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In re Commitment of Canada

Court of Appeals of Illinois, Fourth District

June 14, 2018

In re THE COMMITMENT OF JON CANADA, a Sexually Violent Person
v.
Jon Canada, Respondent-Appellant The People of the State of Illinois, Petitioner-Appellee,

          Appeal from the Circuit Court of Livingston County No. 12MR23 Honorable Robert M. Travers, Judge Presiding.

          JUSTICE STEIGMANN delivered the judgment of the court, with opinion. Justices Knecht and Cavanagh concurred in the judgment and opinion.

          OPINION

          STEIGMANN JUSTICE

         ¶ 1 In August 2014, a jury found respondent, Jon Canada, to be a sexually violent person. In June 2015, the trial court committed respondent to the custody of the Department of Human Services for control, care, and treatment until such time that he was no longer a sexually violent person.

         ¶ 2 In June 2016, Dr. Richard Travis conducted a psychological reexamination of respondent. Travis concluded that respondent had not made sufficient progress in treatment to be conditionally released. Travis also concluded that respondent remained a sexually violent person.

         ¶ 3 Later in June 2016, the trial court scheduled a probable cause hearing to determine whether facts exist to believe that respondent was no longer a sexually violent person. The State then filed a motion for a finding of no probable cause.

         ¶ 4 In August 2016, respondent filed a petition for conditional release. In December 2016, the trial court appointed Dr. Luis Rosell as respondent's independent evaluator. Rosell ultimately concluded that respondent made sufficient progress in treatment to be conditionally released.

         ¶ 5 In May 2017, the trial court held a probable cause hearing. The court ultimately concluded (1) there was probable cause to believe that respondent remained a sexually violent person and (2) there was no probable cause to believe that respondent made sufficient progress in treatment to be conditionally released.

         ¶ 6 Respondent appeals, arguing that there was probable cause to believe that he made sufficient progress in treatment to be conditionally released. We disagree and affirm.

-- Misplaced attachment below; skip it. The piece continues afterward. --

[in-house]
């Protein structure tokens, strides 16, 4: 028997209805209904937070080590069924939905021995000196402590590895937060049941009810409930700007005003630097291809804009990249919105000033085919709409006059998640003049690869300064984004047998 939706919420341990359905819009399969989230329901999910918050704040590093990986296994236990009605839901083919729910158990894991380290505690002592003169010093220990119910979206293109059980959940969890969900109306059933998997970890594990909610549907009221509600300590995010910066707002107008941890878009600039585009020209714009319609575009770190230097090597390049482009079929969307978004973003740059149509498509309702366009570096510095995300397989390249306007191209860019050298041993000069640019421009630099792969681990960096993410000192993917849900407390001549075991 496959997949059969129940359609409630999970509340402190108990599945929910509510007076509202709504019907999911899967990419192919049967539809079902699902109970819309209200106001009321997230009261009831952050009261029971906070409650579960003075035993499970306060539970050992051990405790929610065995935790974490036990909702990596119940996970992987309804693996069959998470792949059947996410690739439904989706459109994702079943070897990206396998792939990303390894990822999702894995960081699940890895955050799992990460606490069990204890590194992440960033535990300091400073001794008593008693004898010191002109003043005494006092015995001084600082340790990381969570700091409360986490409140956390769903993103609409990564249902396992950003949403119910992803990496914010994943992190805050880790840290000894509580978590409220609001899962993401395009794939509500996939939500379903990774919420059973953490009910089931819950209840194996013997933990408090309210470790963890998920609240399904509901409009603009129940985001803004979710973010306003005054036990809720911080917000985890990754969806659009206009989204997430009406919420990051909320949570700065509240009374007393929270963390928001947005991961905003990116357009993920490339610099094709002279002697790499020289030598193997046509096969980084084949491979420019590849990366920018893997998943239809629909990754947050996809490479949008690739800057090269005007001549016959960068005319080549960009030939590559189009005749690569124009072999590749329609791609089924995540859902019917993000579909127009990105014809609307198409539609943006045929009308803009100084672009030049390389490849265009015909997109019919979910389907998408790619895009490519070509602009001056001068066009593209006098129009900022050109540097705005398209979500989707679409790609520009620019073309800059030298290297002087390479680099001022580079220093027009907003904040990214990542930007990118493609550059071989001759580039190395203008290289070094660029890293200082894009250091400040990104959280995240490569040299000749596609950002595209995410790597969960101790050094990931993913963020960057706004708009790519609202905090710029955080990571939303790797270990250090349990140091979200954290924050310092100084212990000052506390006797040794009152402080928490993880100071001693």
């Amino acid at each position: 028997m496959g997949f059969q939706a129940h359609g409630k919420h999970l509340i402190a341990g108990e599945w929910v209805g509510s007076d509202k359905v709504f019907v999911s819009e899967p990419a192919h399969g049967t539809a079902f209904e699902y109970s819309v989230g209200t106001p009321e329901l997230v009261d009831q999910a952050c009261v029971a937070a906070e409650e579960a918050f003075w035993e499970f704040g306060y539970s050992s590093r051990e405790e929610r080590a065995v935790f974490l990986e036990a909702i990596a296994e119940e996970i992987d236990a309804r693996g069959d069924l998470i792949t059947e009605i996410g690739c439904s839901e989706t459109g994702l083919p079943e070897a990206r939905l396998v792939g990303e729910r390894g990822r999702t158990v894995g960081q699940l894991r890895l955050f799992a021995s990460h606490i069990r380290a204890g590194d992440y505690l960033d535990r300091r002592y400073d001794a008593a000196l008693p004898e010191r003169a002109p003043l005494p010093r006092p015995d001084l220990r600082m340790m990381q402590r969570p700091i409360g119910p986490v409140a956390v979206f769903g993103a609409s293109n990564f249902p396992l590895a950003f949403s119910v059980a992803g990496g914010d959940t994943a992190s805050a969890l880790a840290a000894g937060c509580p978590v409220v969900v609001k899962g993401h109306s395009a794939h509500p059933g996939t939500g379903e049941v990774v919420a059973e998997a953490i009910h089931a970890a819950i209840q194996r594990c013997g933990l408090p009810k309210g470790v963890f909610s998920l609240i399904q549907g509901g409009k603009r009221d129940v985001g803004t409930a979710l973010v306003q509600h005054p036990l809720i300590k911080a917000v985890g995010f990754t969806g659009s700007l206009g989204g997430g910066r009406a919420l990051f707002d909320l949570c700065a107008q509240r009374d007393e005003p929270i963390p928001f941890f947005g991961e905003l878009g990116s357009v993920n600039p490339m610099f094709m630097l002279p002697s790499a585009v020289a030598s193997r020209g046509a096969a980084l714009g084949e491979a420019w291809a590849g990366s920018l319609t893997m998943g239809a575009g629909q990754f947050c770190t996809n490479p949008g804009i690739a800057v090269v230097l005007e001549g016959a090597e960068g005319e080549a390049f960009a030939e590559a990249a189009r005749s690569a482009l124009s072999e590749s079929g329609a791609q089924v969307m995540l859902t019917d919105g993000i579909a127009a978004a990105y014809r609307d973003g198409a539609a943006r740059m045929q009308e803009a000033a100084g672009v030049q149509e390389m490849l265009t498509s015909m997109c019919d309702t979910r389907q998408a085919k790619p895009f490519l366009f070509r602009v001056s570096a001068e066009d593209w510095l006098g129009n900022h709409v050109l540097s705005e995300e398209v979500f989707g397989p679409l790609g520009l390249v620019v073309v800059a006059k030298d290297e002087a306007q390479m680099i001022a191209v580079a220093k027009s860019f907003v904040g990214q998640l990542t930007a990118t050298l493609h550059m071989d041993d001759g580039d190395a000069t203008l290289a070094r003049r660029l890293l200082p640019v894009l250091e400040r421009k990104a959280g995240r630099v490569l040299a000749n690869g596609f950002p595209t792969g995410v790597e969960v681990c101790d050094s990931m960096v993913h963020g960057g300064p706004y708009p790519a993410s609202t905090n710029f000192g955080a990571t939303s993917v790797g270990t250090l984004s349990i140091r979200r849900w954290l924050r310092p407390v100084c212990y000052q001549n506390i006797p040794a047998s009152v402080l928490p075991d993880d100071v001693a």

¶ 7 I. BACKGROUND

         ¶ 8 A. The Civil Confinement of Respondent

         ¶ 9 In September 2009, the State charged respondent with aggravated criminal sexual abuse for inappropriately touching a 14-year-old girl. In September 2010, respondent pled guilty to aggravated criminal sexual abuse. 720 ILCS 5/12-16(d) (West 2008). The trial court sentenced petitioner to three years in prison.

         ¶ 10 In March 2012, the State petitioned to commit respondent under the Sexually Violent Persons Commitment Act (Act). 725 ILCS 207/15 (West 2012). Under the Act, a sexually violent person is an individual who (1) has been convicted of a sexually violent offense, (2) suffers from a mental disorder, and (3) is substantially probable to engage in acts of sexual violence. Id. § 5(f). In this context, a mental disorder is "a congenital or acquired condition affecting the emotional or volitional capacity that predisposes a person to engage in acts of sexual violence." Id. § 5(b). Substantially probable means " 'much more likely than not.' " In re Commitment of Curtner, 2012 IL App (4th) 110820, ¶ 37, 972 N.E.2d 351.

         ¶ 11 In August 2014, a jury found respondent to be a sexually violent person. In June 2015, the trial court committed respondent to the custody of the Department of Human Services for control, care, and treatment until such time that he was no longer a sexually violent person. Respondent appealed, and this court affirmed. In re Commitment of Canada, 2016 IL App (4th) 150767-U (unpublished order under Supreme Court Rule 23).

         ¶ 12 B. The State's Reexamination of Respondent

         ¶ 13 In June 2016, Travis conducted a psychological reexamination of respondent. The purpose of the reexamination was to determine (1) whether respondent made sufficient progress in treatment to be conditionally released and (2) whether respondent remained a sexually violent person. 725 ILCS 207/55(a) (West 2016).

         ¶ 14 Travis concluded that respondent had not made sufficient progress in treatment to be conditionally released. He noted that respondent had "just begun sex offender treatment" and that he still needs "intensive treatment." Travis further noted that although "his participation in treatment is excellent to date, he is only in phase two of the five-phase treatment ...


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